Title

Adenosine A(2a)-receptor activation increases contractility in isolated perfused hearts

UMMS Affiliation

Department of Physiology

Publication Date

9-29-2000

Document Type

Article

Subjects

Adenosine; Adenosine-5'-(N-ethylcarboxamide); Adrenergic beta-Antagonists; Animals; Atenolol; Drug Synergism; Heart; Male; Myocardial Contraction; Perfusion; Pertussis Toxin; Pressure; Rats; Rats, Sprague-Dawley; Receptor, Adenosine A2A; Receptors, Purinergic P1; Vasodilation; Vasodilator Agents; Virulence Factors, Bordetella; Xanthines

Disciplines

Life Sciences | Medicine and Health Sciences

Abstract

Adenosine A(2a)-receptor activation enhances shortening of isolated cardiomyocytes. In the present study the effect of A(2a)-receptor activation on the contractile performance of isolated rat hearts was investigated by recording left ventricular pressure (LVP) and the maximal rate of LVP development (+dP/dt(max)). With constant-pressure perfusion, adenosine caused concentration-dependent increases in LVP and +dP/dt(max), with detectable increases of 4.1 and 4.8% at 10(-6) M and maximal increases of 12.0 and 11.1% at 10(-4) M, respectively. The contractile responses were prevented by the A(2a)-receptor antagonists chlorostyryl-caffeine and aminofuryltriazolotriazinyl-aminoethylphenol (ZM-241385) but were not affected by the beta(1)-adrenergic antagonist atenolol. The adenosine A(1)-receptor antagonist dipropylcyclopentylxanthine and pertussis toxin potentiated the positive inotropic effects of adenosine. The A(2a)-receptor agonists ethylcarboxamidoadenosine and dimethoxyphenyl-methylphenylethyl-adenosine also enhanced contractility. With constant-flow perfusion, 10(-5) M adenosine increased LVP and +dP/dt(max) by 5.5 and 6.0%, respectively. In the presence of the coronary vasodilator hydralazine, adenosine increased LVP and +dP/dt(max) by 7.5 and 7.4%, respectively. Dipropylcyclopentylxanthine potentiated the adenosine contractile responses with constant-flow perfusion in the absence and presence of hydralazine. These increases in contractile performance were also antagonized by chlorostyryl-caffeine and ZM-241385. The results indicate that adenosine increases contractile performance via activation of A(2a) receptors in the intact heart independent of beta(1)-adrenergic receptor activation or changes in coronary flow.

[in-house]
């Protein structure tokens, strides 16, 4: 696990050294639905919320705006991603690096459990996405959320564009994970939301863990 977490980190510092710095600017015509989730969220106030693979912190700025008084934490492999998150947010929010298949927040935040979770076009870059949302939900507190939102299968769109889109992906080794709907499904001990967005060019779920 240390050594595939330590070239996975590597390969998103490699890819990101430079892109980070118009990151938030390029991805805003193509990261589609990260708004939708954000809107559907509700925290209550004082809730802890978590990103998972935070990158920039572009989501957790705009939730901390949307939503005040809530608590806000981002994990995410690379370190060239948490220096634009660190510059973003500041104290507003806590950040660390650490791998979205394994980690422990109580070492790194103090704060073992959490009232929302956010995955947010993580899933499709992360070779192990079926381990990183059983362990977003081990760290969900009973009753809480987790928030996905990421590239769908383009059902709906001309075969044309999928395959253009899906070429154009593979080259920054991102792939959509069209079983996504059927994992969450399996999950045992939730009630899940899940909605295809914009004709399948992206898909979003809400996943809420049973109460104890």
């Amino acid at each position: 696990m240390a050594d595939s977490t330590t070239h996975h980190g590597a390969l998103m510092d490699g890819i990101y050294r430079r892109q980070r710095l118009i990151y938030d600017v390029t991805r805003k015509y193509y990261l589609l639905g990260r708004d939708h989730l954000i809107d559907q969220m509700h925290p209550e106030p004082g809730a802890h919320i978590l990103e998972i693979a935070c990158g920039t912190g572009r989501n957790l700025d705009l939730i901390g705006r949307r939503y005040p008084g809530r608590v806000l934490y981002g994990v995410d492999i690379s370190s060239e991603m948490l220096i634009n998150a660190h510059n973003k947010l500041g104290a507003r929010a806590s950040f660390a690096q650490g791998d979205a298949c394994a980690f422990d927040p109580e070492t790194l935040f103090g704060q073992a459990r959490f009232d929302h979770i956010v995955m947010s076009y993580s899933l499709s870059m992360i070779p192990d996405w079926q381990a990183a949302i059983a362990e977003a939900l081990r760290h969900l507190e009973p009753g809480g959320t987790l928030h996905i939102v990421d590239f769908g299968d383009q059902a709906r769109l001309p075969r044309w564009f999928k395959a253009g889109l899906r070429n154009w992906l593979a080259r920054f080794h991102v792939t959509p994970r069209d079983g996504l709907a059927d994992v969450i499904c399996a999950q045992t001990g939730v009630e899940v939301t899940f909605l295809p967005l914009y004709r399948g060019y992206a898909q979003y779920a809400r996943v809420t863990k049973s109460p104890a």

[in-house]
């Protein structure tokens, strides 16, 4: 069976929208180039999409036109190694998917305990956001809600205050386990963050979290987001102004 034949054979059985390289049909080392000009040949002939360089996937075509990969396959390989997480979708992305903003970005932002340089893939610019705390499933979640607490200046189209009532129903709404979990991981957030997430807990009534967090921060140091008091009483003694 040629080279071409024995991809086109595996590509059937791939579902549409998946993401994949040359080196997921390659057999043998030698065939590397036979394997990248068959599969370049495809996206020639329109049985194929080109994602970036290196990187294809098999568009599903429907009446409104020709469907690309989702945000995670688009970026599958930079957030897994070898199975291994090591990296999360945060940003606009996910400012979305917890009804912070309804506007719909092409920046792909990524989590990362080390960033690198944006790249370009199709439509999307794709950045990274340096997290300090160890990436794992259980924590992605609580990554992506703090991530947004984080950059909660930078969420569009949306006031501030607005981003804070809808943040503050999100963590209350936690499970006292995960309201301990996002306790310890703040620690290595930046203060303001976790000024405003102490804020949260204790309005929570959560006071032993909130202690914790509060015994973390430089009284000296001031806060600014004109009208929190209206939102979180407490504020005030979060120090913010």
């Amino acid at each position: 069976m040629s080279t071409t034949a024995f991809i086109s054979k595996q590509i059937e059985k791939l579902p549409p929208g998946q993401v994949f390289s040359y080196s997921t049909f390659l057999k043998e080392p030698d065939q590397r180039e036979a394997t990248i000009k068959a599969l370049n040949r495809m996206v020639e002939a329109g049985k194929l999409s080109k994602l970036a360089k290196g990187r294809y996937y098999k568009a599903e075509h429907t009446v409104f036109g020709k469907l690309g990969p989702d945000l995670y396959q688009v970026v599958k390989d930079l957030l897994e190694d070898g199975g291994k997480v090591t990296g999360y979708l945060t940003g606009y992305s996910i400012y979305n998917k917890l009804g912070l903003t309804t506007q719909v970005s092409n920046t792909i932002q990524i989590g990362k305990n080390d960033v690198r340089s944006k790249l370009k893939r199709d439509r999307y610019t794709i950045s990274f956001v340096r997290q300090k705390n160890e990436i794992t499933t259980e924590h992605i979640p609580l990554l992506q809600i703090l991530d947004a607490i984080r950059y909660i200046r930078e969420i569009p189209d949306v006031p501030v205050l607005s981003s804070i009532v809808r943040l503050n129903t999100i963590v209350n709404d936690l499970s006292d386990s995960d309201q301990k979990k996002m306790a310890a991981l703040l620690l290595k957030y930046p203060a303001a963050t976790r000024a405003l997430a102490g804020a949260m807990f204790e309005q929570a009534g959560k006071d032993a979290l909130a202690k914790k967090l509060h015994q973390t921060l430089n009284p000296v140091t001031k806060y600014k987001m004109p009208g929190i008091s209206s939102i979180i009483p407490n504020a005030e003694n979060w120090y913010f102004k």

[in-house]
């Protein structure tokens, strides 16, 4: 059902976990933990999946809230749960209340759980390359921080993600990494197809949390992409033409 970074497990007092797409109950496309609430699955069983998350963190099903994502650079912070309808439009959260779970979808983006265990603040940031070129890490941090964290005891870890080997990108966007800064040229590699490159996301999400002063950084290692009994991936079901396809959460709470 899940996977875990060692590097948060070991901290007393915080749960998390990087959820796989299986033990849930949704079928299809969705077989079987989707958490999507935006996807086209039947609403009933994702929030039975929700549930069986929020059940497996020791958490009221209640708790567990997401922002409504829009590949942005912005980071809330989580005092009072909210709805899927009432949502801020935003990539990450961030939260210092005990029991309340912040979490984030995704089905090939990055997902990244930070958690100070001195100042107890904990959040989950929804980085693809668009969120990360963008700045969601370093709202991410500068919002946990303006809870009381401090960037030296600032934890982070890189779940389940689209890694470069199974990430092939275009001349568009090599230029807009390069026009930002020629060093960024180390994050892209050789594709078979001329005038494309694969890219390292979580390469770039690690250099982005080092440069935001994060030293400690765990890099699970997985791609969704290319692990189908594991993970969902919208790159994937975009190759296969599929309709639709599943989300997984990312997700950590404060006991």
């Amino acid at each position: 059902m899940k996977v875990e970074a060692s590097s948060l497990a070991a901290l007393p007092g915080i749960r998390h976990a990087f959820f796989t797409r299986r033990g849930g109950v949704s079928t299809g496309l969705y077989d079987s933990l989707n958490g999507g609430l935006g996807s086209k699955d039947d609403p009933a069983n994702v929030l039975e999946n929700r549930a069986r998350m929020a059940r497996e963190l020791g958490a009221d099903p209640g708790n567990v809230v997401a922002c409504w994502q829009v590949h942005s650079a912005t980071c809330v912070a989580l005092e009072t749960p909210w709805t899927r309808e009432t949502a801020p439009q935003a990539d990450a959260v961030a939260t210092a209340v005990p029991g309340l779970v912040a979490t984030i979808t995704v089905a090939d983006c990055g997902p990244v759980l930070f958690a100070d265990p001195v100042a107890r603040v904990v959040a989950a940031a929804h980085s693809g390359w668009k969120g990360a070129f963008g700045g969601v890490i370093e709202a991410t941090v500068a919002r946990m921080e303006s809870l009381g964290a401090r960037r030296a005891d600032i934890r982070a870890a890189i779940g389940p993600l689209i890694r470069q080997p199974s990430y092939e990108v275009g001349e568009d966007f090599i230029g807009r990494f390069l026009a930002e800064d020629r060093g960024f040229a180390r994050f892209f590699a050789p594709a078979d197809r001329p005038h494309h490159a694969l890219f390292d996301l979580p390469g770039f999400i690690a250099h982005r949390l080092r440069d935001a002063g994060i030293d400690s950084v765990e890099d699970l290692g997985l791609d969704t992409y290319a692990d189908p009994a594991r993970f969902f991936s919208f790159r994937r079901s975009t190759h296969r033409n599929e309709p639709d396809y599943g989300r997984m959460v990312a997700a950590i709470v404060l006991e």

Rights and Permissions

Citation: Am J Physiol Heart Circ Physiol. 2000 Oct;279(4):H1472-81.

Related Resources

Link to article in PubMed

Journal/Book/Conference Title

American journal of physiology. Heart and circulatory physiology

PubMed ID

11009431